At New Jersey-based Billtrust, a provider of outsourced billing services, bowling nights, summer barbeques and complementary treats from an ice cream truck are part of the culture that helped it secure a spot on Great Rated’s list.

Fun activities are retention tools not limited to Millennials, said Jeanne O’Connor, Billtrust’s vice president of HR. “When you can sprinkle in some fun and pay them well and provide good benefits, you’ve got a winning combination.”

Not Just BBQs and Wine Bars

Millennials—the generation born between 1980 and 1999—will make up 46 percent of the U.S. labor force by 2020, according to Generational Change in the Workplace, a 2014 report from the Society for Human Resource Management.

And a recent survey of HR managers and recruiters found that it costs a company between $15,000 and $25,000 to replace each Millennial employee it loses. More than 60 percent of Millennials leave their company in less than three years, SHRM Online reported in September 2013. Incentives that tap into this generation’s desire to make an impact on their organization, and the world around them, can serve as valuable retention tools.

Billtrust’s O’Connor describes Millennials—who are about a third of the company’s 190 employees—as the organization’s future leaders. It implemented a mentoring program that pairs Millennials with senior executives. It has since expanded the program to include mentoring for employees from other generations.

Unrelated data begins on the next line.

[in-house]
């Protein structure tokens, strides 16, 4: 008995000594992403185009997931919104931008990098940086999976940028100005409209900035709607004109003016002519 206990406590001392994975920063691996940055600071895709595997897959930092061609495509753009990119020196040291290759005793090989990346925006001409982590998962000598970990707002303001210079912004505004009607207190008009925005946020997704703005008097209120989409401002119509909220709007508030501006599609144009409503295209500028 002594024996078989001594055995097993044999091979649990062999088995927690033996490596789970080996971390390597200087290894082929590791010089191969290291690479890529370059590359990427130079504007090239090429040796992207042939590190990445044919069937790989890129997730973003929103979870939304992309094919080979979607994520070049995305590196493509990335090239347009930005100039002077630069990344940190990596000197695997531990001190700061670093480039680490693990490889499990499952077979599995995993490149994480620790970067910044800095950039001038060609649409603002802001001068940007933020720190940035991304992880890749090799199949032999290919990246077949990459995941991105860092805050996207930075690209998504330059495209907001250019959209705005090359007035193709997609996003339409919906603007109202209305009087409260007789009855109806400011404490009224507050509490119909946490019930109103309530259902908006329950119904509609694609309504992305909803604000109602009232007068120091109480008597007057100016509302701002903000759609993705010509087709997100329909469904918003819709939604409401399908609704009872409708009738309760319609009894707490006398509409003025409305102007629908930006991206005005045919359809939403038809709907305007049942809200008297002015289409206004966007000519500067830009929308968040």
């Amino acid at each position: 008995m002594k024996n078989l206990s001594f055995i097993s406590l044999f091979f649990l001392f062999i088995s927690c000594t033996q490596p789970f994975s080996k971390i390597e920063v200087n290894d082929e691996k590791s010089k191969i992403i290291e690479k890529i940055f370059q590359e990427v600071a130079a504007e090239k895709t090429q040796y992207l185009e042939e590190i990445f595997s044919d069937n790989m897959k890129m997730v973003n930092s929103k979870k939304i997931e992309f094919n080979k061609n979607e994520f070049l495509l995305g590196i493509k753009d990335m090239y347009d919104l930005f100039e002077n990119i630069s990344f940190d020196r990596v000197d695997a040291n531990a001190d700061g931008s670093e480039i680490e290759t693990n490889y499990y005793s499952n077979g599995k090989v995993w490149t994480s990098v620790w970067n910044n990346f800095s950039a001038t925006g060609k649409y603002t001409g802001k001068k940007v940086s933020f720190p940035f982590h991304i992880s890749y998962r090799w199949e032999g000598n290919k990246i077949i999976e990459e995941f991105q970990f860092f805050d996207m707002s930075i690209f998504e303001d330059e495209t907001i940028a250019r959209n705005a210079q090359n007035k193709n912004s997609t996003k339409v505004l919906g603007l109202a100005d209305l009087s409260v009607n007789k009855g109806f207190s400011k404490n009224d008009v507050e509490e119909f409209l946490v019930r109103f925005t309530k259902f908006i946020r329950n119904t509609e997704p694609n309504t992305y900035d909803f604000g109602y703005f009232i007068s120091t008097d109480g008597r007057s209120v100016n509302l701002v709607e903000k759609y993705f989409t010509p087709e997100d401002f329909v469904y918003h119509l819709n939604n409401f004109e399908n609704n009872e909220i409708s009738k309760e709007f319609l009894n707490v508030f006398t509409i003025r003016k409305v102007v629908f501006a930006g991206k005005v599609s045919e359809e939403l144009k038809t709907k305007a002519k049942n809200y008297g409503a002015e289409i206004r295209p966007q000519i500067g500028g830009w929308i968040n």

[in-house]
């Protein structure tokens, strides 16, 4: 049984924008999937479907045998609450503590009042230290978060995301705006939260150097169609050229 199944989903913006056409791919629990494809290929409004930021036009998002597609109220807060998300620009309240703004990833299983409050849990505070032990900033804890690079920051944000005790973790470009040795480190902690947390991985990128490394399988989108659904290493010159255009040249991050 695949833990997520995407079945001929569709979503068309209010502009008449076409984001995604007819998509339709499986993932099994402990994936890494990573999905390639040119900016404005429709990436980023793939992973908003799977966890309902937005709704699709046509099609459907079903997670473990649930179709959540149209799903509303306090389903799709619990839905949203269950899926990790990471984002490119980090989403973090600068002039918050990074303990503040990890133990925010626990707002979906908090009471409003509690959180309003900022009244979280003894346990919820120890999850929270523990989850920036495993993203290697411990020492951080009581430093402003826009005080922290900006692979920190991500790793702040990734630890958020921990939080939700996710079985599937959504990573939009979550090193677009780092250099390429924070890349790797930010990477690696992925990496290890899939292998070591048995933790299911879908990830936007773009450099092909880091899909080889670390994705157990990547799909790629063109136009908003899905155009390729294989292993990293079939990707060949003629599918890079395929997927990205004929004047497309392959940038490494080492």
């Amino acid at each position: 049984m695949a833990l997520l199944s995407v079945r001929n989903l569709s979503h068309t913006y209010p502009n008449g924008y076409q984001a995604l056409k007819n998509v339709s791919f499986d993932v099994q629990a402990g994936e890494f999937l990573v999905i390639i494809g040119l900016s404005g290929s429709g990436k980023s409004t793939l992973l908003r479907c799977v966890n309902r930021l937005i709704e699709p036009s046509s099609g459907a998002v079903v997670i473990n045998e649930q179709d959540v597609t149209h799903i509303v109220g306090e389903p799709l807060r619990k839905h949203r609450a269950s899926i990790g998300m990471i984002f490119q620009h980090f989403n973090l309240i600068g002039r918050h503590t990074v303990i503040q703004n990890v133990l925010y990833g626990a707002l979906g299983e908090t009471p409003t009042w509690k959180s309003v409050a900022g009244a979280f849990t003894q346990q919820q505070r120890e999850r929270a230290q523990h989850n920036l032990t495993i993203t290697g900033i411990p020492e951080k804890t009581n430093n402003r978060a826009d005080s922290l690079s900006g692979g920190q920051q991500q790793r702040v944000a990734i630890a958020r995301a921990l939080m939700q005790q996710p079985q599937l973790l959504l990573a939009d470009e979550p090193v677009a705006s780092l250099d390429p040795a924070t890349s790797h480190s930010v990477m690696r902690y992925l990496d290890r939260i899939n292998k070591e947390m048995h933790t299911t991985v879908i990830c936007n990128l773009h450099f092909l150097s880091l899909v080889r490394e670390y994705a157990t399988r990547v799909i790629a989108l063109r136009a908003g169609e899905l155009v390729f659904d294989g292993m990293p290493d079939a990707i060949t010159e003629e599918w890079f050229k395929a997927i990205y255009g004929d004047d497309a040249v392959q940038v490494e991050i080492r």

At The Boston Consulting Group Inc., employees at this Great Rated-company have the opportunity to provide pro bono and “low bono” work with global aid organizations and charities on issues such as world health and hunger. Quicken Loans in Detroit gives employees paid time off for charitable causes, including adopting schools and teaching classes at a company-funded training center that promotes entrepreneurship in the city.

Other companies looking to attract Millennials position themselves as employers of choice by being more transparent and accessible. Acuity hosts quarterly town hall meetings during the workday, and Ultimate Software flies new hires to its Weston, Fla., headquarters for a two-day, all-expense-paid orientation that includes presentations from upper-level managers and the CEO. At Quicken Loans, the company provides new team members the personal cellphone numbers of its CEO and other leadership team members.

“Millennials are a crucial generation for businesses as they plan for the future,” said Kim Peters, CEO of Great Rated, in a news release. “These companies have found that meaningful work, ethical and caring management, and generous compensation make young employees feel comfortable and excited about work.”

“If there is a common theme to the perks that cool companies provide,” Ferri-Reed and Sujansky wrote in Keeping the Millennials, “it may be the message to employees that ‘You matter to us; your well-being, comfort and enthusiasm are important to our success.’ ”

 Kathy Gurchiek is the associate editor at HR News.